There's no one book that you could read... I've been a network engineer/developer/administrator for over a decade, got some pretty high level qualifications from a number of hardware manufacturers and I'm still learning new stuff every day.
Anyone who says they're an expert in all fields of networking is telling fibs.
Best thing to do is start with some basic training, e.g. Cisco CCNA. Learn Subnetting, The 7 layer Model, get some routers and switches to play with (it's amazing how well you can simulate a large WAN with just a decent layer 3 switch, a few Linux boxes and GNS3.)
It's also only through experience that you learn which carriers are good, and which ones to avoid, for example BT, Verizon, Level3, XO all are great and want to do well by their customers. Avoid DTAG (Deutsche Telekom / T-systems) And Orange (France Telecom) like the plague... They seemingly deliberately oversubscribe their peering links meaning that you experience unexplained packet loss that they just blame on you - this is a plot to get you to purchase high bandwidth links direct from them in other countries to avoid your traffic going through their peer links.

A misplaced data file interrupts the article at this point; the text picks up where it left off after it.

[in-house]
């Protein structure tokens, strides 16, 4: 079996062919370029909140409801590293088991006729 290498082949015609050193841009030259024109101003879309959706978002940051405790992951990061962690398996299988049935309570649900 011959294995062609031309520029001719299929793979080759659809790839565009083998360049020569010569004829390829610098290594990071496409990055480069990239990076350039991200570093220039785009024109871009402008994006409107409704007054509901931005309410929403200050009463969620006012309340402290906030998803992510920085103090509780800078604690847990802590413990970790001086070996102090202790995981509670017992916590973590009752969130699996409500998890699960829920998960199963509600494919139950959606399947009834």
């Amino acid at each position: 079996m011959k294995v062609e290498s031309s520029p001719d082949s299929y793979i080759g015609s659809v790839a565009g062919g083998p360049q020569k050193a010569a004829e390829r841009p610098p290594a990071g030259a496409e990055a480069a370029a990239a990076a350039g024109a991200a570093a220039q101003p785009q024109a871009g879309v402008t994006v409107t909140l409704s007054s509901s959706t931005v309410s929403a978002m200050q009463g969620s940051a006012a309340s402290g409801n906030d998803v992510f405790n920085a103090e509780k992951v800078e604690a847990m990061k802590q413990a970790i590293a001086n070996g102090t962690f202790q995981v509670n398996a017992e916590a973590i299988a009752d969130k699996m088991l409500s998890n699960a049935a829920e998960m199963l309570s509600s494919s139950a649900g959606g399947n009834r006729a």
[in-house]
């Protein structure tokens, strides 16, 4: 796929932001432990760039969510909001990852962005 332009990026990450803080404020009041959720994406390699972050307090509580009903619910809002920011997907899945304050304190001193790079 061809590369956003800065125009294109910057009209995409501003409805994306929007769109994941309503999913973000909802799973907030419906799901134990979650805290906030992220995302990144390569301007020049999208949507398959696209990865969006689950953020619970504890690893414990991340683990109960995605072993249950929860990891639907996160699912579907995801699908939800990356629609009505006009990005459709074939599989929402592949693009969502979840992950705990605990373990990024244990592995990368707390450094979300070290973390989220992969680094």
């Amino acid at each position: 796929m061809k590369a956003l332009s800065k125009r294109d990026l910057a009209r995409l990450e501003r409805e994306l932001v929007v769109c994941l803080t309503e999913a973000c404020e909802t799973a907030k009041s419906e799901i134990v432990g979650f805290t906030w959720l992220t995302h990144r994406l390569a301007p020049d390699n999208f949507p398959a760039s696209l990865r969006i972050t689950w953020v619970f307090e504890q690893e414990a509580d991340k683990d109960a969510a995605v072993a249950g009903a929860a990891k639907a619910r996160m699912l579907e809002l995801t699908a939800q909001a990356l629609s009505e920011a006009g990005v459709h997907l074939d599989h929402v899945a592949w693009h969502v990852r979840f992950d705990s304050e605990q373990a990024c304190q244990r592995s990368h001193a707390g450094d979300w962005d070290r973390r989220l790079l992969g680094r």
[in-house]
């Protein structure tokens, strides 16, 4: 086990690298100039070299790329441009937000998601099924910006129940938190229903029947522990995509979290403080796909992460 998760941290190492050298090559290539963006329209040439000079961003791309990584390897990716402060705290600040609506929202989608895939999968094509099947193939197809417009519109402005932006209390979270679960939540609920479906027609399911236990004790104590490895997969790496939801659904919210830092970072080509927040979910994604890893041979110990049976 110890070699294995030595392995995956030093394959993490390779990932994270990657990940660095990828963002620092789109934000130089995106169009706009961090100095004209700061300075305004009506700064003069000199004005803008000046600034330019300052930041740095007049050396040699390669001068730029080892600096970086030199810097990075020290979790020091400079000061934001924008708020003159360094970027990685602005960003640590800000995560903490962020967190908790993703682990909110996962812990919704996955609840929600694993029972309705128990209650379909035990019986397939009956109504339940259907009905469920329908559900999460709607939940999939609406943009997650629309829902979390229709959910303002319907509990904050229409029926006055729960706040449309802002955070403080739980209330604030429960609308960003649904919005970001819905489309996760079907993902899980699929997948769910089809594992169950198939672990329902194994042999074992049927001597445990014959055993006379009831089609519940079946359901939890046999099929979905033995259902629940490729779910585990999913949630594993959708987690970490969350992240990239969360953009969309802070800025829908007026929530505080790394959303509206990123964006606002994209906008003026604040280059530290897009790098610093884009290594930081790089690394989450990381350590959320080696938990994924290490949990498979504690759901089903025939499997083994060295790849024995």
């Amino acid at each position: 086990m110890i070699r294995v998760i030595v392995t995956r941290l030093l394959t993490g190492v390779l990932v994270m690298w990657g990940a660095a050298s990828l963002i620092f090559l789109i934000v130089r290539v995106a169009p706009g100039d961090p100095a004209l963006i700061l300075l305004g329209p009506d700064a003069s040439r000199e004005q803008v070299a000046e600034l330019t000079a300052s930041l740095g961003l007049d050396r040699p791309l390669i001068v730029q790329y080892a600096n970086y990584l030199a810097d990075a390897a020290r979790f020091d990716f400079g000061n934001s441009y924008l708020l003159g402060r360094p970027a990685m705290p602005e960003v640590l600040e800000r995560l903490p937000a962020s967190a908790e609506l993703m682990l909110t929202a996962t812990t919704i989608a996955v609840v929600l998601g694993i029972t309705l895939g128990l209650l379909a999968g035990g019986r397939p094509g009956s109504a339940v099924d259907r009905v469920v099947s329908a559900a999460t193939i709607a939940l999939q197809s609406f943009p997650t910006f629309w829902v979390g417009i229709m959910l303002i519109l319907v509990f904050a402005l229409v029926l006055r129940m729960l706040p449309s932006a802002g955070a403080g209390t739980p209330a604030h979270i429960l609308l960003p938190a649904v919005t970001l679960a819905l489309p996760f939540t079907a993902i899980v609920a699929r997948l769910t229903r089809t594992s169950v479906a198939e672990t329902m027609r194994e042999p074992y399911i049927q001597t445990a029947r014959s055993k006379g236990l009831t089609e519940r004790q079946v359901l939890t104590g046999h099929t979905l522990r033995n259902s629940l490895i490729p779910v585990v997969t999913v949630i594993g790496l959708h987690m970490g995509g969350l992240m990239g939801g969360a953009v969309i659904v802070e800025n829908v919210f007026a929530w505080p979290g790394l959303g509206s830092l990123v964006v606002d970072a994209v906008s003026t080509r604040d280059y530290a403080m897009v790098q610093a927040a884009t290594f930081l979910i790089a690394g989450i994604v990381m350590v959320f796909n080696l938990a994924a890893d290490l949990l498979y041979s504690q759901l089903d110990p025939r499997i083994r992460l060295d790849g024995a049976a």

And please don't get me stated on Airtel in India. I mean none of the carriers there are particularly good, but these guys happily drop your traffic left right and centre, do nothing about it except to say they can't see any problem, then immediately close the ticket when the transient event had passed instead of getting us a Reason For Outage, or providing any info on what has happened.
One of the things we're currently working on is intelligent load sharing (NOT load balancing) across multiple unreliable links... e.g. take a few 4g cards, a couple of DSLs and maybe an enterprise circuit or two and use them all together like one big virtual link back to your NAP. Works great, but hellishly complicated.